"Waiting until the last minute to vote on an extension has already cost the states millions of dollars and forced them to send cut-off notices to workers receiving unemployment checks. Extending the program for only 15 days will force the states to twist themselves into knots to re-start the program while simultaneously preparing to shut it down again. This is waste and abuse."
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The House of Representatives, for its part, passed a jobs bill in December that would extend COBRA and UI benefits through the first six months of 2010.
On Feb. 12, NASWA sent a letter to congressional leaders urging them to avoid delay. The letter explains why:
Dear Majority Leader Reid, Minority Leader McConnell, Chairman Baucus and Ranking Member Grassley:
The authorization for the Emergency Unemployment Compensation (EUC) program expires on February 28. A delay beyond February 28 in reauthorizing the EUC program will impose needless uncertainty and anxiety on unemployed workers, especially as State Workforce Agencies provide notice to claimants of the phase-out of their benefits.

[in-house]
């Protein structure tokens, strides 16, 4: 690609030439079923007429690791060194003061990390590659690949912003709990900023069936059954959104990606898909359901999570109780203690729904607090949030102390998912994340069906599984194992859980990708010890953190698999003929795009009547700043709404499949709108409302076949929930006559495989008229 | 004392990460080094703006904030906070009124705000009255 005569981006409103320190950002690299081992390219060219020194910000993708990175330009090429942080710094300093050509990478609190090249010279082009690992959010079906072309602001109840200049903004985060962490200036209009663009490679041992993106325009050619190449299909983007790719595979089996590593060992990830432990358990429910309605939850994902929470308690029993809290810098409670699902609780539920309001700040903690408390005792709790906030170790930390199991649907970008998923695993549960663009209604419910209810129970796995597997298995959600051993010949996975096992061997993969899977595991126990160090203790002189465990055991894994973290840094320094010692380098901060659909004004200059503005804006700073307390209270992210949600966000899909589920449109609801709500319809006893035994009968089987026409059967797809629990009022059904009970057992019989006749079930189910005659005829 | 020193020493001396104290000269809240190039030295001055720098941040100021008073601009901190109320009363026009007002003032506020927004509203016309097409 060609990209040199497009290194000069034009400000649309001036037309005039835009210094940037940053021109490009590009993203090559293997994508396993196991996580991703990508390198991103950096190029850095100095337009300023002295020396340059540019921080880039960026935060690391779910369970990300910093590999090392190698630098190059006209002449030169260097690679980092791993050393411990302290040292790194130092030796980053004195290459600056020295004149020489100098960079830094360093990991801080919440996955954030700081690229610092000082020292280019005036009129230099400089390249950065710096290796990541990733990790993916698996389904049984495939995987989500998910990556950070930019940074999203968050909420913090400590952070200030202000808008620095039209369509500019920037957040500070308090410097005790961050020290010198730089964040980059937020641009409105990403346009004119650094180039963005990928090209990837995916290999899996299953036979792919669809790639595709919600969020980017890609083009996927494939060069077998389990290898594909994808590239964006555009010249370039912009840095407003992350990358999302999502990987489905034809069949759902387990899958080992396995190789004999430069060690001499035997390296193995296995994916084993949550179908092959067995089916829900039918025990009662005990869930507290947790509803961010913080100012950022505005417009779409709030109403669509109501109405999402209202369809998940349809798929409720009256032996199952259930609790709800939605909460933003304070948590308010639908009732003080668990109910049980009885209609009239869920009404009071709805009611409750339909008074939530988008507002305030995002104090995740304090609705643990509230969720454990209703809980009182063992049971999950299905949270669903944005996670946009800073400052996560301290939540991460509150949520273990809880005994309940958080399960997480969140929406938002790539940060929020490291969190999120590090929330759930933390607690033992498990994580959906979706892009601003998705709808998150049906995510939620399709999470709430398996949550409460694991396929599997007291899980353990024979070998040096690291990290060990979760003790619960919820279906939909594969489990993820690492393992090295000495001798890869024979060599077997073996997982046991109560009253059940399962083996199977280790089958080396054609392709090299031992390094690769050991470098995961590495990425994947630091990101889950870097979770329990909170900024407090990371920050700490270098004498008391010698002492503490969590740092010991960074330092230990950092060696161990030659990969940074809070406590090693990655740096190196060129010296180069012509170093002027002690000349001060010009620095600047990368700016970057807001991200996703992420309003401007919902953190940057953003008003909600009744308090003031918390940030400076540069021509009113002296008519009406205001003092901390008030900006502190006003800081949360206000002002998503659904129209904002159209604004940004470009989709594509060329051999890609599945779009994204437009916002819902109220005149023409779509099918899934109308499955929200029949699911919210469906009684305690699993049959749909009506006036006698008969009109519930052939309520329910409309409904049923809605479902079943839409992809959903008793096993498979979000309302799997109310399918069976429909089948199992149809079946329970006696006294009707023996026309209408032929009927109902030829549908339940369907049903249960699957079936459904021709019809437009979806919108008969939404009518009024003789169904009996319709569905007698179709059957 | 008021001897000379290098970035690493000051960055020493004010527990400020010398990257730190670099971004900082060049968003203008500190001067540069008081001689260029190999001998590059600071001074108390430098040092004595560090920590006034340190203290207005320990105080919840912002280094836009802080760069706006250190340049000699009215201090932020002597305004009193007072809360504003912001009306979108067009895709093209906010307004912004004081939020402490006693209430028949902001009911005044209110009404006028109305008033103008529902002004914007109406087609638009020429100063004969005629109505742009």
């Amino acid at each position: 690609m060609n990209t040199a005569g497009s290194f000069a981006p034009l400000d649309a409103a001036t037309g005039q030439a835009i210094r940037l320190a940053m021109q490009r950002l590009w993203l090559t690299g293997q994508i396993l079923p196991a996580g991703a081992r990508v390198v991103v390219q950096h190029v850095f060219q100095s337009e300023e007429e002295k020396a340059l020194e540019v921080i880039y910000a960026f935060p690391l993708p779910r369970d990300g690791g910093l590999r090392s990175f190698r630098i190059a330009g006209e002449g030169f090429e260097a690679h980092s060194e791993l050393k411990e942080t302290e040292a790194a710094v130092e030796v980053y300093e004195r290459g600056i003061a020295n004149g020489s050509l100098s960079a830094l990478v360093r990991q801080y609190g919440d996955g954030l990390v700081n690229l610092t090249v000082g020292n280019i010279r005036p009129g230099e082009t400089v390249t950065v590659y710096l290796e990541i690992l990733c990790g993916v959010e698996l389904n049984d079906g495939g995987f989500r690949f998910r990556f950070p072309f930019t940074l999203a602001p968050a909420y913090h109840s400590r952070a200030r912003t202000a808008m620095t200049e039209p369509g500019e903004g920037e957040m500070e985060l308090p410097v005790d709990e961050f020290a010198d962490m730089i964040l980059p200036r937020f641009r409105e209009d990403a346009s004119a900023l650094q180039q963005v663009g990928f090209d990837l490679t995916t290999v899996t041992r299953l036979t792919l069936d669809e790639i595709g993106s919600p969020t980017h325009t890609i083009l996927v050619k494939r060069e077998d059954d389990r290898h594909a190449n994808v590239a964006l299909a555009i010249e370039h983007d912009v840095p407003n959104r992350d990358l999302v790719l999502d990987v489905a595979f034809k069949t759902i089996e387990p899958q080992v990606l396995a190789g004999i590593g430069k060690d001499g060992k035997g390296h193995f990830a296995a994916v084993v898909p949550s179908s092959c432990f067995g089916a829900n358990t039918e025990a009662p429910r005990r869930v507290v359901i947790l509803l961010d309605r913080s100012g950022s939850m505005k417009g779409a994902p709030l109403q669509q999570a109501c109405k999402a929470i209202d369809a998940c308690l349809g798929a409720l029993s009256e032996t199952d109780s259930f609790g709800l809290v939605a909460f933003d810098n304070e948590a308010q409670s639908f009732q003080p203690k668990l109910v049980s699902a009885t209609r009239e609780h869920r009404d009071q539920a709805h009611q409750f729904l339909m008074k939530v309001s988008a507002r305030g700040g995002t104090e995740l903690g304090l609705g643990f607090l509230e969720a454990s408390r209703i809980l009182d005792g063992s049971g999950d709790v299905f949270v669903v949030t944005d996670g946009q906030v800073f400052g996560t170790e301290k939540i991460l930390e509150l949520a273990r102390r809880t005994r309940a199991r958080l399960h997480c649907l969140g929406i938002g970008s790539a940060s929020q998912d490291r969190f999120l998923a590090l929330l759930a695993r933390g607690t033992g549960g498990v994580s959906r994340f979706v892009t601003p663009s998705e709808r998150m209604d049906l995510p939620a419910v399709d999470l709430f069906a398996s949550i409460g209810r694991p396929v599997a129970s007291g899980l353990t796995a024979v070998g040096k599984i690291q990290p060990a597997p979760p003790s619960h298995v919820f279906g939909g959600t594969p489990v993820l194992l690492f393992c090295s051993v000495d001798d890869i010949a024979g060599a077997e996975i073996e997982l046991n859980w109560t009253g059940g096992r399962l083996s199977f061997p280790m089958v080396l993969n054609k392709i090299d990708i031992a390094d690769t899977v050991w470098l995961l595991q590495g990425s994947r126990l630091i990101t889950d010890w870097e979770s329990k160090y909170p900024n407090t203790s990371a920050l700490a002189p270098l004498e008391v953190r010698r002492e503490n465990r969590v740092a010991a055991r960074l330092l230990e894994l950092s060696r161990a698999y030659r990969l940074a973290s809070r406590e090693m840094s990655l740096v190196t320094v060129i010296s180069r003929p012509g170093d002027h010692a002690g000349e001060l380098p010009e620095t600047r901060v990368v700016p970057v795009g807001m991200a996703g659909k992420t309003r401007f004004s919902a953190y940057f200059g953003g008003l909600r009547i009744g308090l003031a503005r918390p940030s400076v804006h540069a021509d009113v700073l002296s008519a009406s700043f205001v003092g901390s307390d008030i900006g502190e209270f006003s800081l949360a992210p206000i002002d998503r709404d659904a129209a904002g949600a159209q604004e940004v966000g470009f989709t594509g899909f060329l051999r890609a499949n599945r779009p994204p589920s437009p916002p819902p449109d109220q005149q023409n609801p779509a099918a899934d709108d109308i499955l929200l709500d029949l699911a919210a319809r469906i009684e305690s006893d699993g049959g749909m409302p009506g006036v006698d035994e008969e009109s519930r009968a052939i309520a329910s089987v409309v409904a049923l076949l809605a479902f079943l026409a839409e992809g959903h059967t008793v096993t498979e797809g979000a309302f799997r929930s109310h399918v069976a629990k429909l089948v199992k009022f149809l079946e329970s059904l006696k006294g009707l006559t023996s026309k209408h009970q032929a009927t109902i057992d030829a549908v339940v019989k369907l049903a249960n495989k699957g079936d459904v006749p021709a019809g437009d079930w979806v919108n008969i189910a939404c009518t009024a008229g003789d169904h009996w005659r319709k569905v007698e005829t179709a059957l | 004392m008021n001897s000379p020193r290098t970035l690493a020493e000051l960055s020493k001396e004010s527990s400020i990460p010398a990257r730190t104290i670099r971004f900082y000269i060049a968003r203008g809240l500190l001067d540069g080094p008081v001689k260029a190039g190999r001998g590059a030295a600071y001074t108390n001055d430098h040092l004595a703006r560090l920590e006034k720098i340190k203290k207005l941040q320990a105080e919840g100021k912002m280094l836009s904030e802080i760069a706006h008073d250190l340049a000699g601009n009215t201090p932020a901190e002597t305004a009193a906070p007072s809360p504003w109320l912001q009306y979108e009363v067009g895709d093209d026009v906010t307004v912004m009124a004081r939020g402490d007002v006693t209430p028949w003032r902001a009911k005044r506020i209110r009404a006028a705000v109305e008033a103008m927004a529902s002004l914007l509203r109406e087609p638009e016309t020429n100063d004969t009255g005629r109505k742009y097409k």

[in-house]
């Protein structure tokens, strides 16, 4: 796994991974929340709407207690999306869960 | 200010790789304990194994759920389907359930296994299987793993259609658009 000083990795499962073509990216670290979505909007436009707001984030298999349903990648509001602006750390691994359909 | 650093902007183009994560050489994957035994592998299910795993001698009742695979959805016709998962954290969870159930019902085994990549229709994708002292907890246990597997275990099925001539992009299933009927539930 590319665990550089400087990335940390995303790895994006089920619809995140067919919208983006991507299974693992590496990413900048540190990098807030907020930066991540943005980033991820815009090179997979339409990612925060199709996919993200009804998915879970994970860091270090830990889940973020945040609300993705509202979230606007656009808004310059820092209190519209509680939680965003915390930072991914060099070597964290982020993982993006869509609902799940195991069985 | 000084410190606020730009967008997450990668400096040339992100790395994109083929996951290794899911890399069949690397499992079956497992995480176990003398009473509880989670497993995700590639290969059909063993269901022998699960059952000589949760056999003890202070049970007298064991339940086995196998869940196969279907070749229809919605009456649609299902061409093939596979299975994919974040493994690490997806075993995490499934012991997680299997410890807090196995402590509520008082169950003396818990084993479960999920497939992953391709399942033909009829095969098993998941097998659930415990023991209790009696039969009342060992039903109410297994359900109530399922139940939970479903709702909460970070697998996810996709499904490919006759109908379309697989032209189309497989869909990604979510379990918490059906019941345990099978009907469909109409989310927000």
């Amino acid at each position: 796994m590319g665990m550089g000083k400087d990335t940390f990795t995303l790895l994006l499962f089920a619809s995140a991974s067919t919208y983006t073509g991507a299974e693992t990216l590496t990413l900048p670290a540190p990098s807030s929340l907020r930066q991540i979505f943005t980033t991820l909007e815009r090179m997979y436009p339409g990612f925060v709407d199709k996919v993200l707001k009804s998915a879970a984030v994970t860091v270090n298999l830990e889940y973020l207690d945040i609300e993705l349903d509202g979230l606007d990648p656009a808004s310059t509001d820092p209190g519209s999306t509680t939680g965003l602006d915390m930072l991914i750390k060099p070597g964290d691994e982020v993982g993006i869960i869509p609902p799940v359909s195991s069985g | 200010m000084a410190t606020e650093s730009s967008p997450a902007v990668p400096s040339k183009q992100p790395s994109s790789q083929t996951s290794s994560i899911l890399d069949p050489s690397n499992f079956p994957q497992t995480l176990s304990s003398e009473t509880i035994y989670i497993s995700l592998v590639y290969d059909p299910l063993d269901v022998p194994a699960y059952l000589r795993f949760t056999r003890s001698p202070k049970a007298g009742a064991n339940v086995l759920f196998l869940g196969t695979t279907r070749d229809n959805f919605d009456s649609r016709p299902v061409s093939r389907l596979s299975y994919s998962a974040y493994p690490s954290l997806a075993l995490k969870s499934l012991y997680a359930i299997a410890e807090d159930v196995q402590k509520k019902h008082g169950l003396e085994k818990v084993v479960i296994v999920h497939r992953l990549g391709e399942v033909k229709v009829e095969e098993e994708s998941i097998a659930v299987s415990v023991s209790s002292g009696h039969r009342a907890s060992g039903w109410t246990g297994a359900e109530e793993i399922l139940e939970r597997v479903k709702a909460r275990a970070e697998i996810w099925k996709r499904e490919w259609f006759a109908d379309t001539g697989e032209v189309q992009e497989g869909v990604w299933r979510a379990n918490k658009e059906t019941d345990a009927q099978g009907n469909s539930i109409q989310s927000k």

Beginning next week, the following sequence of events in states will occur:
-- Formal notices will be mailed to the roughly 5.4 million workers currently collecting EUC benefits, advising them their benefits will be terminated at the end of their current tier of entitlement. (Entitlements are in 4 tiers of EUC providing up to 20, 14, 13 and 6 weeks of benefits, respectively.)
-- These notices will generate hundreds of thousands of telephone calls from confused and upset workers to state Unemployment Insurance (UI) Call Centers that - in many states - are already struggling to keep pace with record claim activity.
-- State UI agencies will need to re-program their systems quickly to implement the phaseout of EUC to prevent the issuance of payments to claimants beyond the end of their EUC entitlements. During the same timeframe, states will be required to re-program systems governing the Federal Additional Compensation (FAC) program (the additional $25 per week).